Blaze orange will join the fiery reds, brilliant yellows, glowing greens and rusty browns of autumn this weekend during Wisconsin’s annual youth gun deer hunt. It’s a chance for licensed hunters age 15 and younger to get an early shot at some venison – and valuable hunting experience – under the watchful eye of an experienced mentor.
As a reminder, most hunters are under the blaze clothing requirements during any gun deer season. The only exception is for those who are after waterfowl.
Both resident and nonresident youths are eligible to hunt deer Oct. 10-11. The bag limit is one buck with a gun buck deer harvest authorization, plus additional antlerless deer valid for the county and land type (public access or private).
The youths must be mentored by a parent, guardian or other adult who has received permission from the hunter’s parent or guardian. For hunters younger than 12 and those who have not yet completed hunter education, the mentor must also be a hunter-education graduate and hold a current hunting license.
Adults accompanying youth hunters may possess a bow, crossbow or gun to hunt for a game species that is open at that time, including deer with a bow or crossbow only.
An adult may not accompany more than two youth hunters during the youth gun deer hunt at any given time, and those being mentored must be within an arm’s reach at all times. Youths age 11 and younger must have one-to-one mentoring.
Mentors are encouraged to review the four basic rules of firearm safety with the youth under their tutelage prior to hunting:
• Treat every gun as if it were loaded.
• Always point the muzzle in a safe direction.
• Be sure of your target and beyond.
• Keep your finger out of the trigger guard until you’re ready to shoot.
Although shooting accidents are rare, injuries involving tree stands are not. Hunters and mentors should check established stands for wear, fatigue, and loose nuts or bolts. The use of a full-body safety harness and tree-stand safety rope/haul line is recommended.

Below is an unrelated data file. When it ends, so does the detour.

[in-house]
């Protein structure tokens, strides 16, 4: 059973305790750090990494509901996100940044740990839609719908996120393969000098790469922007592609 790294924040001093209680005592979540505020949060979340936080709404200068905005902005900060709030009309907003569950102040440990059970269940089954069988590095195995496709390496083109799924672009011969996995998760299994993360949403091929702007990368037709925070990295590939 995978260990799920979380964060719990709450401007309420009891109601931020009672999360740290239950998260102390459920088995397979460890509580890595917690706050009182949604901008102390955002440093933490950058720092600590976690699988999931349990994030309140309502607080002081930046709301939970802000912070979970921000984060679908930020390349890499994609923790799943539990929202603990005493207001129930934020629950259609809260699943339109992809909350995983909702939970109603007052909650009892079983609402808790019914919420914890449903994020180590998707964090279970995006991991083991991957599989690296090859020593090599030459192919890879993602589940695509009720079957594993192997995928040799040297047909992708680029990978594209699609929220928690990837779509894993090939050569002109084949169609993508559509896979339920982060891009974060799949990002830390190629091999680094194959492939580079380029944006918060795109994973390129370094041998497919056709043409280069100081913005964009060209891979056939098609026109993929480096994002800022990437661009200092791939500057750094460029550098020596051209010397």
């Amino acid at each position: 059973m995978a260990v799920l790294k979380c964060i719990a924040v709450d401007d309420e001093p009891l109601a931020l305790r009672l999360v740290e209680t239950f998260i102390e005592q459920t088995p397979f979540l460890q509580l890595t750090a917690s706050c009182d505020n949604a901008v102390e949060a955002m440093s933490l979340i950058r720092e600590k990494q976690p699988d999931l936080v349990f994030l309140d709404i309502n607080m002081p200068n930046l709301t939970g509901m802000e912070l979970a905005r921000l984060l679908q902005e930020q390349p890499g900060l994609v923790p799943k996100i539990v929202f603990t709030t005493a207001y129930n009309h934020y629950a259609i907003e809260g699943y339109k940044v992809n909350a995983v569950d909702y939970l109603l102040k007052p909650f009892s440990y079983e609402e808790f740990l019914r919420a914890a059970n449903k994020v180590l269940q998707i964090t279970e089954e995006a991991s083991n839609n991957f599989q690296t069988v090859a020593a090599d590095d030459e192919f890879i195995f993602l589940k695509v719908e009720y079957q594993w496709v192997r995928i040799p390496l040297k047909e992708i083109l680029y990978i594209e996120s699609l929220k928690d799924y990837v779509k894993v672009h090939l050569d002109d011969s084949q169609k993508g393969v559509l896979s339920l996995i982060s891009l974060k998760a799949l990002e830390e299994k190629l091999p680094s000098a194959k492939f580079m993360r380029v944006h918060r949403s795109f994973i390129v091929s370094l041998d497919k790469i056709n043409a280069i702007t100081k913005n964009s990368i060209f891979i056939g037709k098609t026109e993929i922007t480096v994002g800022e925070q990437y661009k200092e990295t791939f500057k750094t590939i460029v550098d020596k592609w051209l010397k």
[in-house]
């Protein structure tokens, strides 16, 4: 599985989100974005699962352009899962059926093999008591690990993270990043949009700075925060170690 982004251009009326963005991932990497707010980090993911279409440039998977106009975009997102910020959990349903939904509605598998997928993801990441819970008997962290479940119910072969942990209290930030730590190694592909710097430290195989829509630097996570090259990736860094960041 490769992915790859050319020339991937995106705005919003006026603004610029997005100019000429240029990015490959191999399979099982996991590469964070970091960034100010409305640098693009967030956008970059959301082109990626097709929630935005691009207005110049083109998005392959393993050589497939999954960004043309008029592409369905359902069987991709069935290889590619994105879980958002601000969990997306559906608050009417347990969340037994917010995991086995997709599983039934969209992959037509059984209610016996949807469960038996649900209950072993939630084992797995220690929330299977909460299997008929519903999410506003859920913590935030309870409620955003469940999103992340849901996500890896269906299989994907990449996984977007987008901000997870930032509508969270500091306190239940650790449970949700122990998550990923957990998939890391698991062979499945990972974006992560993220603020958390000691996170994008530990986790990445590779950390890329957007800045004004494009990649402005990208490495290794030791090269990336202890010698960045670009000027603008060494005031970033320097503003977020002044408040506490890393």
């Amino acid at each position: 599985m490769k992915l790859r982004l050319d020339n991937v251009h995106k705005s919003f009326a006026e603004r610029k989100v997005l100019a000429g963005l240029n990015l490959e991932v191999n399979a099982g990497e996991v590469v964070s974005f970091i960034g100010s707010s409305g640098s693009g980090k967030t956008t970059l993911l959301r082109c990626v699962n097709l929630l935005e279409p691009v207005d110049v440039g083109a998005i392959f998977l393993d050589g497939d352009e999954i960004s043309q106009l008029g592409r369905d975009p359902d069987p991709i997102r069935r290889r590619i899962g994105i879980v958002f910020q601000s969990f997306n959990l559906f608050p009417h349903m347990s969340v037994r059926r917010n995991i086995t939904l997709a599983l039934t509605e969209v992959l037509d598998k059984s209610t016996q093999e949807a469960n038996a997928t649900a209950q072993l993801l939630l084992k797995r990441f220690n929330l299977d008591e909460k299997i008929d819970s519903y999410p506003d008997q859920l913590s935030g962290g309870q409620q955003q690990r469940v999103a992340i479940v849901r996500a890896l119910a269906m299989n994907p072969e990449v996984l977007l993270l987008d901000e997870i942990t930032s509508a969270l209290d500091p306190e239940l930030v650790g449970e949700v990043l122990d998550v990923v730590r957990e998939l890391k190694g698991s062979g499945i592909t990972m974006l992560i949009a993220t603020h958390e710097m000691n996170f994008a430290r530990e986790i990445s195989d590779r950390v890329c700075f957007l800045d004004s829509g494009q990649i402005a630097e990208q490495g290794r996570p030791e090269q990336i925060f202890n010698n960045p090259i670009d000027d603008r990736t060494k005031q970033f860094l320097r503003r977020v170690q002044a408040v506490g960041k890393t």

Because most falls occur when ascending or descending, be sure to maintain three points of contact (two hands and one foot, or two feet and one hand) at all times. Boots with nonslip soles are best.
The Show Must Go On?
COVID-19 concerns forced cancellations of dozens of state and national sport shows this year, and with no end to the pandemic in sight, one has to wonder how many will fold if they can’t make a go of it in 2021.
There are some signs of life, however, from some of the biggest in the business: Both the Archery Trade Association (ATA) and National Shooting Sports Foundation plan to move forward with their shows. The ATA Show is scheduled for Jan. 7-9 in Indianapolis, and the Shooting, Hunting and Outdoor Trade (SHOT) Show is planned for Jan. 19-22 in Las Vegas.
The American Sportfishing Association’s ICAST show in July was a virtual one, and much was learned about the ability to showcase the latest tackle online.
If they do go forward, the 2021 ATA and SHOT Shows will still likely look different than they have in the past. You’ll likely see mask mandates and other safety protocols, larger aisles with one-way traffic, and social-distancing efforts when and where possible.
There’s no official word yet on the many popular Wisconsin deer, turkey and fishing shows. Though dates are available online, it’ll likely be a while before we learn just which ones are going to take a chance.
Adopt a Dumpster or CWD Kiosk
With expanded CWD testing in our region comes a new opportunity in Door and Kewaunee counties this fall: a chance for individuals or groups to adopt a dumpster or CWD kiosk.
The main goal of the dumpster program is to provide hunters with an option for appropriate deer-carcass waste disposal, especially in areas where carcass disposal options are limited or not already available.
Meanwhile, the kiosks are set up as a 24/7, self-service option for dropping off deer heads (with a length of the neck) to be tested for CWD. A head may be taken to a kiosk up to five days after harvest if it’s been kept cool, or longer if it’s been frozen.
Individuals or organizations can sign up and volunteer to sponsor a kiosk throughout the deer season at a location that’s been agreed upon with the DNR. The main goal is to enhance CWD sample numbers and add ease and options for hunters.
Weekly Water Levels
As of Oct. 2, Lake Michigan was down four inches from early September and is expected to drop another four inches by early November.
Lake levels were 33 inches above the long-term monthly average but eight inches below the record monthly high, set in 1986. Water levels were 63 inches above the record low, set in 1964.